Tuesday, April 20, 2010

Am I Enough? (Part 2)

In Part 1 of this short blog series I tried to connect some dots between the question that tends to have a controlling influence in the lives of men: "Am I enough?" and works-righteousness. Having concluded that all of our attempts to answer that question in the affirmative by something we do is works-righteousness, I'd now like to share some thoughts on how I see the gospel applying to and freeing us from this situation.

In Part 1 I kinda shared two quotes to support my main idea: one from Tim Keller and one from the Bible in Galatians 3:10-12. In both cases I neglected to comment on the whole idea presented there. In Keller's quote he mentions the freedom in the gospel. After Galatians 3:10-12 comes verse 13:

"Christ redeemed us from the curse of the law by becoming a curse for us—for it is written, “Cursed is everyone who is hanged on a tree” - Galatians 3:13

The first way the gospel applies is that Christ redeemed us from the curse of the law! In v. 10 we read that the curse of the law is basically this: if you choose to try to save yourself by observing God's law, the only way you can actually achieve salvation is if you obey it to perfection. Therefore if you fail even at one point of it, you are under a curse. We've all sinned, so we are all under a curse. What we need then if that curse is ever to be removed from us is for someone to take it in our place. This is what Jesus does when He is crucified. On the cross Jesus is cursed by God in the place of all those who would believe in Him, so that we no longer have to live under the curse of the law. The requirement of perfection on our end is thus lifted, so we can stop seeking justification by what we do (v. 12), and instead live by faith in what Jesus has done (v. 11).

So am I enough? If I'm trying to answer that question "yes" by what I do, the answer will always be no. I can't be perfect. But if I'm living by faith in Christ, God's answer is "yes," because Jesus paid for all my failures to be enough for God. The only way we can get a definitive yes to our question is if we stop trying to earn it ourselves, and believe that Jesus earned it for us.

That's one way I see the gospel freeing us: obedience to God's law is not how we become enough. But in Part 1 I talked about how obedience to God's law is not the only form of works-righteousness; it's anytime we try to feel like we are enough by something we do. The examples given were sports, academics, and women. How does the gospel apply to these systems of works-righteousness?

The answer in my mind is that on one hand it doesn't, and yet in one major way it does. How doesn't it? Well, Jesus only paid the penalty for my sins, Jesus only bore the curse for my failures to obey God's law. That means Jesus did not pay the penalty for my failure to win a game, get an A grade, or pick up a girl. Why didn't Jesus pay the penalty for these things? Because there is no penalty for these things! What we've actually done in an attempt to justify ourselves and feel like enough is rejected God's law and created one of our own, one that's filled with demands that God has never put on us (can you think of any Bible passage that would support the idea that it's a sin or a failure to obey God to lose a sporting event? cf. Micah 6:8). In many cases we've done this because we know God's law is too hard or because our systems seem more fun or attractive. We may also feel the system we've developed deals with our "real problem." For instance, if we think our "real problem" is loneliness, the law of getting the most girls possible is the system we will create. But our real "real problem" is our failure to obey God's law and the curse that puts us under. In this narrow sense, the gospel does not apply to our failures to live up to standards that aren't God's. There is no curse for these failures, so Jesus didn't take it on Himself.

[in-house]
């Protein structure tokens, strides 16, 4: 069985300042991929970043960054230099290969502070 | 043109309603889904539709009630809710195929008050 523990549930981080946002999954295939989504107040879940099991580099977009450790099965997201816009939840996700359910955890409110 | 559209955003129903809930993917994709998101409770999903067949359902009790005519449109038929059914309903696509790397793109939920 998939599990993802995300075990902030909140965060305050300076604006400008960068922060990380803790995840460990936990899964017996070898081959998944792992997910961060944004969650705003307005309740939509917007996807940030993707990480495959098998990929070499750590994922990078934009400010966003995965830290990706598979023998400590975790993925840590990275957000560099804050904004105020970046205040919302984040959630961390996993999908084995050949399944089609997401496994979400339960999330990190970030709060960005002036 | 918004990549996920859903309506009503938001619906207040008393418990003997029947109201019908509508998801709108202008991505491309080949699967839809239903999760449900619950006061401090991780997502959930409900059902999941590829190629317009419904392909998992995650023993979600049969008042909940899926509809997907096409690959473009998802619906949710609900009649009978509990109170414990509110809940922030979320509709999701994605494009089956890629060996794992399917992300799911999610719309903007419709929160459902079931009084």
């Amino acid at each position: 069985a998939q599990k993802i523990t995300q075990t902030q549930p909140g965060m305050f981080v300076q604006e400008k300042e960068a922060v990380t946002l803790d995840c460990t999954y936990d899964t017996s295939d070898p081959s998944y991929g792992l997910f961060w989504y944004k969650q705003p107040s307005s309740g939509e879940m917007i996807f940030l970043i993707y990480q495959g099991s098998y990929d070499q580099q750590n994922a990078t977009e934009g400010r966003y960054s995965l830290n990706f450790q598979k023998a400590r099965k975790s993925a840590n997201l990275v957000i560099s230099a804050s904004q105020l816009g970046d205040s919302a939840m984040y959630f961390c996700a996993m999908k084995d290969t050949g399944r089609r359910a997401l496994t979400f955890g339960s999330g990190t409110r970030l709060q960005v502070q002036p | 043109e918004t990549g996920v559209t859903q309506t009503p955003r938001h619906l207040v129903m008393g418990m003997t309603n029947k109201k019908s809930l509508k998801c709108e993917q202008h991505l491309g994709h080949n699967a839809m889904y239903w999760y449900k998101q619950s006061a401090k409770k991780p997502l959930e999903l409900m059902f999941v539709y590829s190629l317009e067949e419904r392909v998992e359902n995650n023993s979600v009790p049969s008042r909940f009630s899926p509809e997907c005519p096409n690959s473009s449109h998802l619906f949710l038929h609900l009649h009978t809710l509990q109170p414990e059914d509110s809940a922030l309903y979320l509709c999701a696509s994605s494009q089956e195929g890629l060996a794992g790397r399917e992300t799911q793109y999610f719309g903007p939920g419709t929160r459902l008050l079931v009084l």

So how does the gospel apply then? You see the problem with the systems we've created is that they are still works-righteousness, and they still demand perfection for us to ever feel like we are enough. No matter how many games we win, there will always be more. No matter how good the team we beat is, there will always be one better. No matter how many A's we get, there will always be more, harder classes. No matter how much money we make, we could always make more. No matter how many girls we pick up, there are always more. We can never rest in such a situation; our systems of works-righteousness continue to demand more and more of us. We will never really achieve that sense of "enough."

The fact then still remains: the only way we will achieve that sense of "enough" is through faith in what Christ has done for us in taking our curse, namely through faith in the gospel. There God dealt definitively with our actual curse because of our actual failure to obey His actual law. In Christ we are actually "enough," so we don't have to try to make ourselves enough by any effort of ours, whether that be by obedience to God's law or some law we made up. The gospel applies in a major way to these issues!

So where does that leave us now? Should we quit trying to obey God's law? Should we give up trying to win in sports? Should we slack in our academics and jobs? Should we never pursue a girl? Part 3...

No comments:

Post a Comment